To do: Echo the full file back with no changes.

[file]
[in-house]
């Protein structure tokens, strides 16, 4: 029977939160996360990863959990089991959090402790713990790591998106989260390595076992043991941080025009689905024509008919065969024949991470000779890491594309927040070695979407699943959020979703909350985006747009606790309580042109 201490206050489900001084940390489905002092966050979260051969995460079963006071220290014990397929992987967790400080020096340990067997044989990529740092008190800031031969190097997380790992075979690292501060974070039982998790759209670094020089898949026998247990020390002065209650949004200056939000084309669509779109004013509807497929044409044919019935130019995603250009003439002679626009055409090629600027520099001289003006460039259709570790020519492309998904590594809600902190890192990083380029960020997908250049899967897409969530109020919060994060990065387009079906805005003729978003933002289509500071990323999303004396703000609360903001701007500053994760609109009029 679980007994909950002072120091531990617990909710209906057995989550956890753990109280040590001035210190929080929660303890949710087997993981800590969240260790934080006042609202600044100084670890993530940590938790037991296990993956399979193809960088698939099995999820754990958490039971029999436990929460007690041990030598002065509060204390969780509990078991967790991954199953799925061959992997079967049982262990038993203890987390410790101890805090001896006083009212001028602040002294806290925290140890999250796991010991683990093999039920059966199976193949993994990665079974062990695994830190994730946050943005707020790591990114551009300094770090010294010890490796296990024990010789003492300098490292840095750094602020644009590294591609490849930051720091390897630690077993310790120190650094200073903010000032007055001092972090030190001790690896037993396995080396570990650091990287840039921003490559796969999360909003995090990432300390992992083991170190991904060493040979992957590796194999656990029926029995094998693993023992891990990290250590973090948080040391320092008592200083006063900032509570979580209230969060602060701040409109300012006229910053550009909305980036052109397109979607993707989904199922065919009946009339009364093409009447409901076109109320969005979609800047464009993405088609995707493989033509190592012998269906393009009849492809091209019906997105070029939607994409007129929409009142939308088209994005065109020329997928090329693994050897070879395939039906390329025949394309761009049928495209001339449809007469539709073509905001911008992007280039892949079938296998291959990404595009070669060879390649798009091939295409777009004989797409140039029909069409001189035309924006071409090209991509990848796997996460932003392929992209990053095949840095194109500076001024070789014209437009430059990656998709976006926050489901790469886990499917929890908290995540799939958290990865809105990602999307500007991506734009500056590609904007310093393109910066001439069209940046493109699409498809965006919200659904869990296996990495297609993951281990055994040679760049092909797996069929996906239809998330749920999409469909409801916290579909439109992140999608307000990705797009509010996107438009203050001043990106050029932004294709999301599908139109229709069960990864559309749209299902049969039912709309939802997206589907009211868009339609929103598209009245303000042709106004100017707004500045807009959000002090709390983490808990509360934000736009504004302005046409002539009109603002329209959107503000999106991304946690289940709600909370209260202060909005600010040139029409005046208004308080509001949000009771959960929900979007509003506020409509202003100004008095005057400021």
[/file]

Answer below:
[in-house]
């Protein structure tokens, strides 16, 4: 029977939160996360990863959990089991959090402790713990790591998106989260390595076992043991941080025009689905024509008919065969024949991470000779890491594309927040070695979407699943959020979703909350985006747009606790309580042109 201490206050489900001084940390489905002092966050979260051969995460079963006071220290014990397929992987967790400080020096340990067997044989990529740092008190800031031969190097997380790992075979690292501060974070039982998790759209670094020089898949026998247990020390002065209650949004200056939000084309669509779109004013509807497929044409044919019935130019995603250009003439002679626009055409090629600027520099001289003006460039259709570790020519492309998904590594809600902190890192990083380029960020997908250049899967897409969530109020919060994060990065387009079906805005003729978003933002289509500071990323999303004396703000609360903001701007500053994760609109009029 679980007994909950002072120091531990617990909710209906057995989550956890753990109280040590001035210190929080929660303890949710087997993981800590969240260790934080006042609202600044100084670890993530940590938790037991296990993956399979193809960088698939099995999820754990958490039971029999436990929460007690041990030598002065509060204390969780509990078991967790991954199953799925061959992997079967049982262990038993203890987390410790101890805090001896006083009212001028602040002294806290925290140890999250796991010991683990093999039920059966199976193949993994990665079974062990695994830190994730946050943005707020790591990114551009300094770090010294010890490796296990024990010789003492300098490292840095750094602020644009590294591609490849930051720091390897630690077993310790120190650094200073903010000032007055001092972090030190001790690896037993396995080396570990650091990287840039921003490559796969999360909003995090990432300390992992083991170190991904060493040979992957590796194999656990029926029995094998693993023992891990990290250590973090948080040391320092008592200083006063900032509570979580209230969060602060701040409109300012006229910053550009909305980036052109397109979607993707989904199922065919009946009339009364093409009447409901076109109320969005979609800047464009993405088609995707493989033509190592012998269906393009009849492809091209019906997105070029939607994409007129929409009142939308088209994005065109020329997928090329693994050897070879395939039906390329025949394309761009049928495209001339449809007469539709073509905001911008992007280039892949079938296998291959990404595009070669060879390649798009091939295409777009004989797409140039029909069409001189035309924006071409090209991509990848796997996460932003392929992209990053095949840095194109500076001024070789014209437009430059990656998709976006926050489901790469886990499917929890908290995540799939958290990865809105990602999307500007991506734009500056590609904007310093393109910066001439069209940046493109699409498809965006919200659904869990296996990495297609993951281990055994040679760049092909797996069929996906239809998330749920999409469909409801916290579909439109992140999608307000990705797009509010996107438009203050001043990106050029932004294709999301599908139109229709069960990864559309749209299902049969039912709309939802997206589907009211868009339609929103598209009245303000042709106004100017707004500045807009959000002090709390983490808990509360934000736009504004302005046409002539009109603002329209959107503000999106991304946690289940709600909370209260202060909005600010040139029409005046208004308080509001949000009771959960929900979007509003506020409509202003100004008095005057400021």